In addition to the recommendations described throughout the Web Guide, the Web Standards Group also provides the following general guidelines for addressing accessibility on your websites.

Help Users Navigate

Ensure that your website is easy for your users to navigate by establishing a clearly-defined information architecture and providing straightforward mechanisms for users to navigate within this architecture, including search engines and site outlines.

Furthermore, ensure that users can easily orient themselves within the structure of the website using techniques such as labeling the current section and using breadcrumb navigation.

Design for Device Independence

Your page should not depend on the user using a specific type of device. In other words, your page should be navigable by mouse, keyboard, voice, touch, and head wand. Elements that appear only upon mouse-over, for example, are usually inaccessible to people using screen readers. In general, any page that can be navigated via keyboard can also be navigated by voice or screen reader.

Avoid Time-Sensitive Content Changes

Avoid time-sensitive content changes or allow users to control the timing of these changes. For example, if your website features an image carousel that cycles through several images, provide options for users to pause or slow down the transition between images.

If your website must include time-sensitive content changes without user controls, provide ample time for the user to engage with the content. As a general rule: 20 seconds for every line of text.

Similarly, avoid moving content around the page unless users can control the movement of the content.

Don’t Use Pop-up Windows

Do not use “pop-up” windows, or separate, modal browser windows that are opened by the current page. They inhibit screen reader’s ability to read the desired active screen. Furthermore, most modern browsers automatically block the display of these windows.

Prefer HTML Over Non-HTML Documents

Always prefer HTML web pages over non-HTML document formats, like PDF files or Microsoft Word files. These file formats often can’t be viewed natively within a browser, forcing the user out of your website and into an alternate viewer.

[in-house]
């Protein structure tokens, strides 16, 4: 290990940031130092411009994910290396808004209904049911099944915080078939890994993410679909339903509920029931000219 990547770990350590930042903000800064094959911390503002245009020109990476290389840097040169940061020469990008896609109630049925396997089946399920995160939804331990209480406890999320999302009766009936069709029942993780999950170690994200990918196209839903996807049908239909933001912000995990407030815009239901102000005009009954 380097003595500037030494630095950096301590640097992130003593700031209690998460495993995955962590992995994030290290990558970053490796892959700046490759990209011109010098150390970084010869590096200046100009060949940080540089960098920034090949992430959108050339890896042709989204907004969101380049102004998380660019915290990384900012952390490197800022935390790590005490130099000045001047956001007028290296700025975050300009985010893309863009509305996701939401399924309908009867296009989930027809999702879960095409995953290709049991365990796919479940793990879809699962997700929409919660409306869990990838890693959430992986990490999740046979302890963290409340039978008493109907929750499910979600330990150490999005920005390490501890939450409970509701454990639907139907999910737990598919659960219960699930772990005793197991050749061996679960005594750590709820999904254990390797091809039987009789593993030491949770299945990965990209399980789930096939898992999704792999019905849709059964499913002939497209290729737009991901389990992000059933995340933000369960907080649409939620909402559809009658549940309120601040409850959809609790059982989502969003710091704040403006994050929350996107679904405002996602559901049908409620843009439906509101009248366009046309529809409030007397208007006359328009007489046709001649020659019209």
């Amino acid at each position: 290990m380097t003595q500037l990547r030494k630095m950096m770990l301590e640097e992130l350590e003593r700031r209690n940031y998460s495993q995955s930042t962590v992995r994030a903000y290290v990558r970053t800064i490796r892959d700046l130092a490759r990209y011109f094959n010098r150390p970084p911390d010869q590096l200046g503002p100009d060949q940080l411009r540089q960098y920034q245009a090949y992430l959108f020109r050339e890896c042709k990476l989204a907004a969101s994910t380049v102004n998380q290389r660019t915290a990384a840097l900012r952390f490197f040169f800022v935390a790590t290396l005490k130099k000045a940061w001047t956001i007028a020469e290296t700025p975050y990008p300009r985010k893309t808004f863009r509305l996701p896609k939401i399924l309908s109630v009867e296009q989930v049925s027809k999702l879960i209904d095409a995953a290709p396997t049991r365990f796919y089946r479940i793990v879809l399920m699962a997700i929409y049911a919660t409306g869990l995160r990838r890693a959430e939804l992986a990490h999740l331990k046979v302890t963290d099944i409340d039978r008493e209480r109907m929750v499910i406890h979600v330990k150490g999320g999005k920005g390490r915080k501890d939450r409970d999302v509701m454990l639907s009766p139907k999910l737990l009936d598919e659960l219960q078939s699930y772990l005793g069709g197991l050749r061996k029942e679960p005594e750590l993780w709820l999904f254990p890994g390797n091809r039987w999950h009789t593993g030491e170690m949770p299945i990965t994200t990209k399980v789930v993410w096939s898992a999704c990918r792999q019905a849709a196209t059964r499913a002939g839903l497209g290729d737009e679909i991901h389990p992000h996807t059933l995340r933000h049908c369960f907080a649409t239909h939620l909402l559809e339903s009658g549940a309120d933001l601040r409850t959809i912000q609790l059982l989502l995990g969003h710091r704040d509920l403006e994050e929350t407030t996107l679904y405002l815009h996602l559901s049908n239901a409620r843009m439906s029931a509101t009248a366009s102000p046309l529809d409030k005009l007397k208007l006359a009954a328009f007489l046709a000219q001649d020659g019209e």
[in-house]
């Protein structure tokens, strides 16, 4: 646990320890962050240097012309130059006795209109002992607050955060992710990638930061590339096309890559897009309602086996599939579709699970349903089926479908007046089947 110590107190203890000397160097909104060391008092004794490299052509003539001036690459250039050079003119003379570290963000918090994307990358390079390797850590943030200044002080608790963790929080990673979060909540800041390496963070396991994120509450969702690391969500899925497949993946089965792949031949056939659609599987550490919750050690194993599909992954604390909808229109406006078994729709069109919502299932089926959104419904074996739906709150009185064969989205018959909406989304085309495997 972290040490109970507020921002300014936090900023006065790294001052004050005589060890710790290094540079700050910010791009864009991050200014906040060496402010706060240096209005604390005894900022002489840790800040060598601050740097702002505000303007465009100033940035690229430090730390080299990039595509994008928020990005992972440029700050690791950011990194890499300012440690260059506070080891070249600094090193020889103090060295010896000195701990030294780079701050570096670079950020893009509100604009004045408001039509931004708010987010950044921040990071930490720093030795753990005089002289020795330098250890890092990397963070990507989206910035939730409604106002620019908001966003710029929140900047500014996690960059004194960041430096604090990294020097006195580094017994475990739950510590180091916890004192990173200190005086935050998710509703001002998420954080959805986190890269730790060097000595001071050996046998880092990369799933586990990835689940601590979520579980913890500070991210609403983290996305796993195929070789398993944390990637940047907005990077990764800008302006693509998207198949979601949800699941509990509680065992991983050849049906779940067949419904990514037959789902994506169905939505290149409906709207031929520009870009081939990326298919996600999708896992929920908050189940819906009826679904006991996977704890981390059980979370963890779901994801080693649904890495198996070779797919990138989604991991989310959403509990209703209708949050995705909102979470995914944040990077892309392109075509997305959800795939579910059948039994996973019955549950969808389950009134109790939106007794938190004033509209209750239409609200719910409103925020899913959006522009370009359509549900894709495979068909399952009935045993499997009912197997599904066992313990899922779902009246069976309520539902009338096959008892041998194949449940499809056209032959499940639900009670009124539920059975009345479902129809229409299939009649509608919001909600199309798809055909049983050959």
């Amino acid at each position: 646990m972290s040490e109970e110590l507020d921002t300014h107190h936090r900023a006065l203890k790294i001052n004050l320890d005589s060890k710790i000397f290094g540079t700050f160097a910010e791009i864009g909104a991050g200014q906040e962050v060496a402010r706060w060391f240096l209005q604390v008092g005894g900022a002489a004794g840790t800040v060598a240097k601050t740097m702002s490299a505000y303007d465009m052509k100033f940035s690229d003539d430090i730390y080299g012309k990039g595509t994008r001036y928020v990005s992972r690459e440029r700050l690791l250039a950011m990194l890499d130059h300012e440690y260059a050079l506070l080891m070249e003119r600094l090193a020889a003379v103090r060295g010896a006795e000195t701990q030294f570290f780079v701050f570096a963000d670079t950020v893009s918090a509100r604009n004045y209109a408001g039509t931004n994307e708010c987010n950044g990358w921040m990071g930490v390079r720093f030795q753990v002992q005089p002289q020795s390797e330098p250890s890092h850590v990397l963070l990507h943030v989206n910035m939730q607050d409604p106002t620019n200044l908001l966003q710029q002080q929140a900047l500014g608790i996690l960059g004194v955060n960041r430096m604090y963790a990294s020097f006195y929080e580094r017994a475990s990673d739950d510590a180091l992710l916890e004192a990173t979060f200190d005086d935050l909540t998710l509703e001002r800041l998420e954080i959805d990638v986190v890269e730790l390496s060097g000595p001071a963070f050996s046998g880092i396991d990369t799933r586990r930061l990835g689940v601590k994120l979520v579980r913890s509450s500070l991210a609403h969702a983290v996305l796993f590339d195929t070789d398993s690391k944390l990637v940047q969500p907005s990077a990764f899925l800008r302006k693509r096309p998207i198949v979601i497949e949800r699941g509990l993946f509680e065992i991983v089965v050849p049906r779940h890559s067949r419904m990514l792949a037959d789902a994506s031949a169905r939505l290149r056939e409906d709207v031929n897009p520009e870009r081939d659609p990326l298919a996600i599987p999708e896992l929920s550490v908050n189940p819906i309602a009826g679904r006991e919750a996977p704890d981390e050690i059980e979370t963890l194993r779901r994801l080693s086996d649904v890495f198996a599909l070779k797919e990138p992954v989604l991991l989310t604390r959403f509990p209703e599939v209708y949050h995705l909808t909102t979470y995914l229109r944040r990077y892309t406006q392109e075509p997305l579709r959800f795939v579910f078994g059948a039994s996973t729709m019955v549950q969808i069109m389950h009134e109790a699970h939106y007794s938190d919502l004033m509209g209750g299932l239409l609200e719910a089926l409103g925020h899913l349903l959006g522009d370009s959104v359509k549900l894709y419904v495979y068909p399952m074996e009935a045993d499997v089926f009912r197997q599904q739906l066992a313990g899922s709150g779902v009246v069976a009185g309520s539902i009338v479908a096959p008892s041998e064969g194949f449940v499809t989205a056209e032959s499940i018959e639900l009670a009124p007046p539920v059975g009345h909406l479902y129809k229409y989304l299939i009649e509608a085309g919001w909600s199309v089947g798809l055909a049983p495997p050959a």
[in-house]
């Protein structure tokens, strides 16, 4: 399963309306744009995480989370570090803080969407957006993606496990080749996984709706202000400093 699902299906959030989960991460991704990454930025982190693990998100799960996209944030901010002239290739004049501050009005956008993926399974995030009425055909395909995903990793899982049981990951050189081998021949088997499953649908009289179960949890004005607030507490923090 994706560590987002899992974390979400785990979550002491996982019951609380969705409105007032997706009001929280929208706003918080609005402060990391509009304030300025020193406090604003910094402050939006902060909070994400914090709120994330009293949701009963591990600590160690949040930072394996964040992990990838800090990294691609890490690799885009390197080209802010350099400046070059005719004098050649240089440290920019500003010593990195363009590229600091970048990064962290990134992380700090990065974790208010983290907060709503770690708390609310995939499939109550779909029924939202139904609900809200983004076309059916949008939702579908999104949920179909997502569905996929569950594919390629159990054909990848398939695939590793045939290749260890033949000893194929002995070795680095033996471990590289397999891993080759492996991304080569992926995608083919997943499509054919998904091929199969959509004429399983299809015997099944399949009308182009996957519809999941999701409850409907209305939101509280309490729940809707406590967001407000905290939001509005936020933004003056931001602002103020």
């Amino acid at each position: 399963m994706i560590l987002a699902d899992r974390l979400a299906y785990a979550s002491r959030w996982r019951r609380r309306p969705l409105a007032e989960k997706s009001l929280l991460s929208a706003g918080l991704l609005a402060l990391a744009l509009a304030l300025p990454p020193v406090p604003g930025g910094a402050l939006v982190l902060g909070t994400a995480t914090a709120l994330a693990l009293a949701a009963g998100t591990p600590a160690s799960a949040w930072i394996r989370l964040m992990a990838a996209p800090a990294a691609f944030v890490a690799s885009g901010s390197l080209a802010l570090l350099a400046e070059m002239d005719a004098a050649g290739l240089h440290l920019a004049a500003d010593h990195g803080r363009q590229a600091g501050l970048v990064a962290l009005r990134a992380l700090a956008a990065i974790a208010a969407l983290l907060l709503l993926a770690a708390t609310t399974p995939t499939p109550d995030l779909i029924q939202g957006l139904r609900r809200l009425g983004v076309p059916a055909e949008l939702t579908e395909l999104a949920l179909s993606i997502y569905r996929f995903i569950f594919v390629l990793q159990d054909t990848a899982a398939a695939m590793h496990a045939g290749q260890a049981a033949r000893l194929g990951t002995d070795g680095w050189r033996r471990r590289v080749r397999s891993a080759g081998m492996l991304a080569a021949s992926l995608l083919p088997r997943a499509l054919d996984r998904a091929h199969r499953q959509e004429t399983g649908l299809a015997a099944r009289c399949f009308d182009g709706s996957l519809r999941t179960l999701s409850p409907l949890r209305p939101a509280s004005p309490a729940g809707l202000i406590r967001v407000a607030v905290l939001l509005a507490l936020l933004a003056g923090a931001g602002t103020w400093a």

Furthermore, making these alternate file formats accessible to screen readers and other assistive technologies often requires a completely separate approach than HTML documents, complicating your website’s accessibility maintenance.

If you must use a PDF, ensure that your PDF is accessible using Adobe’s PDF accessibility guidelines.

Consistent Page Layout

Your website should feature a consistent page layout with page elements, like navigation and main content areas, appearing in the same location and featuring the same format across your website.

Clear, Simple Language

Content within your website should be written in clear, simple language.


In general, your website should not require the use of plug-ins or extensions not already present in a browser.

If your website does require a plug-in or extension, provide a link to download that component near the content that requires it.

CSS Speech

Use the CSS Speech properties to control how text on a web page is read via assistive technologies, like screen readers, including volume, balance, timing, and more.

Ensure Media is Accessible

When including multimedia, such as videos or interactive presentations, on your website, ensure that media is accessible to all of your users. For example, all videos should include captions for deaf and hard of hearing audiences.

Use ARIA Attributes

ARIA attributes should be used to provide guidance to assistive technologies on how to parse your website.

Printable Alternatives

Make sure that your page content prints appropriately. Test by printing and, if necessary, provide a printable alternative.


There’s no reason to exclude anybody, especially since it’s relatively easy to avoid doing so. Not only will your users thank you, but you’ll also likely see benefits in the form of increased traffic and conversions